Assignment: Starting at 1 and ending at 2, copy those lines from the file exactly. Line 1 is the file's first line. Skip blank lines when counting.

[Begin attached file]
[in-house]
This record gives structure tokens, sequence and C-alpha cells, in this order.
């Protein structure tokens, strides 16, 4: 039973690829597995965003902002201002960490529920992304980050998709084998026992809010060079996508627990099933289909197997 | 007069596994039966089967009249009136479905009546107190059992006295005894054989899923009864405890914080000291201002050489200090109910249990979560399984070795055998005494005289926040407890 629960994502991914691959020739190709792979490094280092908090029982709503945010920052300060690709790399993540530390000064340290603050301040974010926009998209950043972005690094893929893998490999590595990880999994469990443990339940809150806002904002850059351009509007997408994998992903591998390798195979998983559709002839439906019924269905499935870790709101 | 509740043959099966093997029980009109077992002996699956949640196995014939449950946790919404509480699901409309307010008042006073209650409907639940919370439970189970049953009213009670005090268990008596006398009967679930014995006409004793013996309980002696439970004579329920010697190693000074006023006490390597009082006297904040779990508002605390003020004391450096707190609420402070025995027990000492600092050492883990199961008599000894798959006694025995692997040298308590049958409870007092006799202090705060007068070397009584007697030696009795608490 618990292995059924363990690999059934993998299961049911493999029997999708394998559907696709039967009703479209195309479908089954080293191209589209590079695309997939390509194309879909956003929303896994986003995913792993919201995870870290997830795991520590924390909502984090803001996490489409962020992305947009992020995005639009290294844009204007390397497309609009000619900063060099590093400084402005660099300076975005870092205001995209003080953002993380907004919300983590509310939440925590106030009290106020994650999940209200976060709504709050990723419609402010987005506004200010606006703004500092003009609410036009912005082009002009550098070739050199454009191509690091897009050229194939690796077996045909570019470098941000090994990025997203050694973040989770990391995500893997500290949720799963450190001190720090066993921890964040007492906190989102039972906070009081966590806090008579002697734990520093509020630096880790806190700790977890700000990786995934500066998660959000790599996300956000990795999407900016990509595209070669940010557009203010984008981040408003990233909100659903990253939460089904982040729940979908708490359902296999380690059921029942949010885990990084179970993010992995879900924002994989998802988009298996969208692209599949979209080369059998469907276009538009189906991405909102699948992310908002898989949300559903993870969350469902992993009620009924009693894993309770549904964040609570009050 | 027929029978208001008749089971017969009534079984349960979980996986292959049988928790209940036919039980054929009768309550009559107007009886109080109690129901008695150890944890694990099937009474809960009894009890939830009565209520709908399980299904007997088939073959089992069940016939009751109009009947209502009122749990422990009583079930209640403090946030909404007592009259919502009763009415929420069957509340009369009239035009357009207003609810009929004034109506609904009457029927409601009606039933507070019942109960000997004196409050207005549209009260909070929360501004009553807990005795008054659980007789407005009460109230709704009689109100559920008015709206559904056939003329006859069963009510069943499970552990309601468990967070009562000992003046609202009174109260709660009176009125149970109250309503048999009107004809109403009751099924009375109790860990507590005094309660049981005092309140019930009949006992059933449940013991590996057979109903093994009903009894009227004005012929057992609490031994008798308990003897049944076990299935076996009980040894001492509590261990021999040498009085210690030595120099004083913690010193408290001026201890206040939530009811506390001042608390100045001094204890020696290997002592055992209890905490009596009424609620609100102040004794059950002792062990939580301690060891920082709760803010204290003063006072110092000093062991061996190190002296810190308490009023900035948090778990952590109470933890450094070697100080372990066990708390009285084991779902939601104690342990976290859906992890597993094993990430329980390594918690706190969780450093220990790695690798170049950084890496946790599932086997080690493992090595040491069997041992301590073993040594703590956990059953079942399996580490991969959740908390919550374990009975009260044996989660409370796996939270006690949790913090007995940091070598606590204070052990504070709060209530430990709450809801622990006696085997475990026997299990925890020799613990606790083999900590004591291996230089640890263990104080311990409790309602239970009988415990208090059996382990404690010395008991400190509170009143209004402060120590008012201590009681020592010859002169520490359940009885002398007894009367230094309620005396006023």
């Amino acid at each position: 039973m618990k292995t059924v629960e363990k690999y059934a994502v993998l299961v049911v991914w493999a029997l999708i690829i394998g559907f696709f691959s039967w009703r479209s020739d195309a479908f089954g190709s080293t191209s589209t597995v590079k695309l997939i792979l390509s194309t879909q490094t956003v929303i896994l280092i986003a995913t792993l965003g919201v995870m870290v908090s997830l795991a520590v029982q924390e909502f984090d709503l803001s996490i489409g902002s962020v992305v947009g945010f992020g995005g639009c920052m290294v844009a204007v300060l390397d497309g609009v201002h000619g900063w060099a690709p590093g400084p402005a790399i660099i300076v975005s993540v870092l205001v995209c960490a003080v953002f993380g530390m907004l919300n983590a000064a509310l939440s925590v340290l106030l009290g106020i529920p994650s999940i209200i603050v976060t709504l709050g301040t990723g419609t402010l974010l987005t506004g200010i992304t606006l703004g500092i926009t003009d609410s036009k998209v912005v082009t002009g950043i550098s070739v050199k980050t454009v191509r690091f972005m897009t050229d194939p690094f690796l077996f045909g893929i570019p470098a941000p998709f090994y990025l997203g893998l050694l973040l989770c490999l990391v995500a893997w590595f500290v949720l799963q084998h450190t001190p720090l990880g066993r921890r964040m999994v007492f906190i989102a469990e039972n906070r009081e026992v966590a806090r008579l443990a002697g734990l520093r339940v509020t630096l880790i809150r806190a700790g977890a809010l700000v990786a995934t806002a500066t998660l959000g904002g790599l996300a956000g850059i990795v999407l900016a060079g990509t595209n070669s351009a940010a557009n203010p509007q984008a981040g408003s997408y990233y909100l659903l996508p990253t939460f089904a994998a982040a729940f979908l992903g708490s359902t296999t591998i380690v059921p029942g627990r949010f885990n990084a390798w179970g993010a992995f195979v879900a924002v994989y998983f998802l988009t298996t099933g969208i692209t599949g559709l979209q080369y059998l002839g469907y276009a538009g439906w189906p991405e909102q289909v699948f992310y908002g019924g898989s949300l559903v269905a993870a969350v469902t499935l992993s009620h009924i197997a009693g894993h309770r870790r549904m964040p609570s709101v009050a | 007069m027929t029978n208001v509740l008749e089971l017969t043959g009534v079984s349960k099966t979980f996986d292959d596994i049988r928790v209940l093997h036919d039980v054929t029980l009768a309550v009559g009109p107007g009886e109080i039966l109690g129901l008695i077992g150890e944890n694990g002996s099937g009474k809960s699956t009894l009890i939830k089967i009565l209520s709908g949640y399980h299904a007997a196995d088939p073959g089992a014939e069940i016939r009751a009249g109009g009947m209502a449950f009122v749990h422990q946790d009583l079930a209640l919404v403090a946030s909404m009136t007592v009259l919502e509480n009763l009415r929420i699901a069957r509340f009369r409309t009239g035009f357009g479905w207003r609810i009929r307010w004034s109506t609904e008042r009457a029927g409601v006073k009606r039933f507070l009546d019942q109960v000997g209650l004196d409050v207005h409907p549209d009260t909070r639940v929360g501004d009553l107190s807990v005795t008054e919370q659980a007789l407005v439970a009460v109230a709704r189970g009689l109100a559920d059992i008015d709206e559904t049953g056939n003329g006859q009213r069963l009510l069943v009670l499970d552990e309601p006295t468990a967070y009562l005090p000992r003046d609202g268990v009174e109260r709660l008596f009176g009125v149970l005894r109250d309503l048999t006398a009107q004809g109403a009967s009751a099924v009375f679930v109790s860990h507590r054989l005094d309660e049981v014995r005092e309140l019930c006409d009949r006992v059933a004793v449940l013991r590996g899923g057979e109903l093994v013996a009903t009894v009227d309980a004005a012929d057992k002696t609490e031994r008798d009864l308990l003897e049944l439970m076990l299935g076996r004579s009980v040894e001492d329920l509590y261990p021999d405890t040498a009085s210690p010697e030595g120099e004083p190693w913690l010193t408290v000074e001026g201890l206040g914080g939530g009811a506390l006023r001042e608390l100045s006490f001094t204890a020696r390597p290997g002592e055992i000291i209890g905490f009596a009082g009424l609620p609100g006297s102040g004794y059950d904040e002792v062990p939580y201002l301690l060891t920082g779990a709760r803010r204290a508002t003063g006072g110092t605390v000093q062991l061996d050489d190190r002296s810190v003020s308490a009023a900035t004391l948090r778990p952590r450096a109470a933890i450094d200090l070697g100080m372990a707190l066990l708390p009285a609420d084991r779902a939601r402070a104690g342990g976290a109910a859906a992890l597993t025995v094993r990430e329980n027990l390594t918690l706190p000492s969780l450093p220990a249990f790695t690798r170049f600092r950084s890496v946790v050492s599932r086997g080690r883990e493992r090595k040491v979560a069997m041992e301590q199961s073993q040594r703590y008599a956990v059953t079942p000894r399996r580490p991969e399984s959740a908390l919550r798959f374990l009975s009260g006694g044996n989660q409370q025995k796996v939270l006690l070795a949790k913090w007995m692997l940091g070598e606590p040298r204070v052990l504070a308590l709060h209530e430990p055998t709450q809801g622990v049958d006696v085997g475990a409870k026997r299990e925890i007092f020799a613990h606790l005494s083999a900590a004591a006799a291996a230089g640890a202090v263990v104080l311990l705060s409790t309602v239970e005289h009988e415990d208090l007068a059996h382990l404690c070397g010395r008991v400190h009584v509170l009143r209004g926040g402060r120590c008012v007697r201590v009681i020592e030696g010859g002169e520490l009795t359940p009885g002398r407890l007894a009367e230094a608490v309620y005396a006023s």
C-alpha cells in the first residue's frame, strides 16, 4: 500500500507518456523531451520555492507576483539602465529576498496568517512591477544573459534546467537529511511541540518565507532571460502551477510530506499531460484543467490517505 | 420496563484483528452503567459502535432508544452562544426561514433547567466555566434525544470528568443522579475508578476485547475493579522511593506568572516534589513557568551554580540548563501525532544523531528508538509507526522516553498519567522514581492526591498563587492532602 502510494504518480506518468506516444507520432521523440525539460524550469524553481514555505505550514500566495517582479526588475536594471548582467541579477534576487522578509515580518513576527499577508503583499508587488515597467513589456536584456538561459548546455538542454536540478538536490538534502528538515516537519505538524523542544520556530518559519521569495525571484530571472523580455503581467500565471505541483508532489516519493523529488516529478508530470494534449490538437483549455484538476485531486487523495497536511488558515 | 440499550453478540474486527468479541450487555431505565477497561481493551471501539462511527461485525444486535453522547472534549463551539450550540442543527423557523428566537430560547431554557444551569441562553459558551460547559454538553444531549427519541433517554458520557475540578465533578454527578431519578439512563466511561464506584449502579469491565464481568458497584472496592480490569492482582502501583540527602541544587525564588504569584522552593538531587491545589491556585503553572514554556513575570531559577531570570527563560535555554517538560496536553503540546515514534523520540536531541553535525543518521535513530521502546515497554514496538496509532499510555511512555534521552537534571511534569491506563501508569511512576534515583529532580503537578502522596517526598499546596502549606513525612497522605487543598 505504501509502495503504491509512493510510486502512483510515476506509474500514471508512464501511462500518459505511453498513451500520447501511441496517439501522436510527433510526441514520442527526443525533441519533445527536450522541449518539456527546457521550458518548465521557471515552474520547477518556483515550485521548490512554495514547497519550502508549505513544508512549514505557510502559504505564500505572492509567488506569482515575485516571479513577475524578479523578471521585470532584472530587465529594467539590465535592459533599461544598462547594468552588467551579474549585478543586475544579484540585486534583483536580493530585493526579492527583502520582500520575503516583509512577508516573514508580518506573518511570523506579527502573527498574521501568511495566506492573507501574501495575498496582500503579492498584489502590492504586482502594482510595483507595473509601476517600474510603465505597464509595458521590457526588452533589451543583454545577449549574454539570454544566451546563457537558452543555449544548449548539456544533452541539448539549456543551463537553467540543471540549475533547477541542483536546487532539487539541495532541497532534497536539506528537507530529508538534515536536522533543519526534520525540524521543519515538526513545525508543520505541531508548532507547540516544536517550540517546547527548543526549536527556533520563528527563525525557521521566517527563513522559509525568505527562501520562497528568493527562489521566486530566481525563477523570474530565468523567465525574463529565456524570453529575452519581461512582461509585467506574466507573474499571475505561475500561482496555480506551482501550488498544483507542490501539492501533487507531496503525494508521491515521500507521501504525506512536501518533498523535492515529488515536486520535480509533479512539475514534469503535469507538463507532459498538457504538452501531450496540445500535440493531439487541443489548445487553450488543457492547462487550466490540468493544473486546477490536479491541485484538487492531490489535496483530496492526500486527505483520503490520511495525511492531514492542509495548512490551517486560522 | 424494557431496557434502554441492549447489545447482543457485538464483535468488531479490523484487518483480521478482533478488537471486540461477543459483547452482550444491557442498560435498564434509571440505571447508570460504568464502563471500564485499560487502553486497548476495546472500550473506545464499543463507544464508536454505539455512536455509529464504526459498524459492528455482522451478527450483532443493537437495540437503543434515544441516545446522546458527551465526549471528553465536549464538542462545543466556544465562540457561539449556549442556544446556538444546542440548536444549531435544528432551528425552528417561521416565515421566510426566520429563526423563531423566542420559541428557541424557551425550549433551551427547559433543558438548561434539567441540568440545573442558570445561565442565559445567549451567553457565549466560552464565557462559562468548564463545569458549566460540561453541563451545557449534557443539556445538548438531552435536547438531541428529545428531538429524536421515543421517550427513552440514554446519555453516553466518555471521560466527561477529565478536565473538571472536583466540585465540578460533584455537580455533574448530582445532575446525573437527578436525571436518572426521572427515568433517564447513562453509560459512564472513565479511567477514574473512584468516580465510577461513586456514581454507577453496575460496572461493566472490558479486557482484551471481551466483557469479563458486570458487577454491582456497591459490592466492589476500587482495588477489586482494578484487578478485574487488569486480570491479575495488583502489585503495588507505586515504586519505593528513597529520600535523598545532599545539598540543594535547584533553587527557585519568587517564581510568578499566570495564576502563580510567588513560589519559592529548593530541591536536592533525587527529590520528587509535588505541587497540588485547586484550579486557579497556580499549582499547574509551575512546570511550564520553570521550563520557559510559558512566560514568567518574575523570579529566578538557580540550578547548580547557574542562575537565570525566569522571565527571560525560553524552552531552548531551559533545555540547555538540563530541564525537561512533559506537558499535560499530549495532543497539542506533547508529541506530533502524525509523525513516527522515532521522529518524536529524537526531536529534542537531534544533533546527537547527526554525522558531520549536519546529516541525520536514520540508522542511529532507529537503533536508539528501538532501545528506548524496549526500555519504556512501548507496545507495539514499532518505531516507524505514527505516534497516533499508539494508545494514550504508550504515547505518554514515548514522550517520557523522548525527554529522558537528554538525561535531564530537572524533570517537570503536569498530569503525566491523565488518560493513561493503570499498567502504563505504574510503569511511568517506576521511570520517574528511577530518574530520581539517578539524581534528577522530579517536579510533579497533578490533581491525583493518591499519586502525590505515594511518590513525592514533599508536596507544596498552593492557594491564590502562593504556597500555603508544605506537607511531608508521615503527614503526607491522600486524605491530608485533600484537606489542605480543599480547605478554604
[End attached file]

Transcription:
[in-house]
This record gives structure tokens, sequence and C-alpha cells, in this order.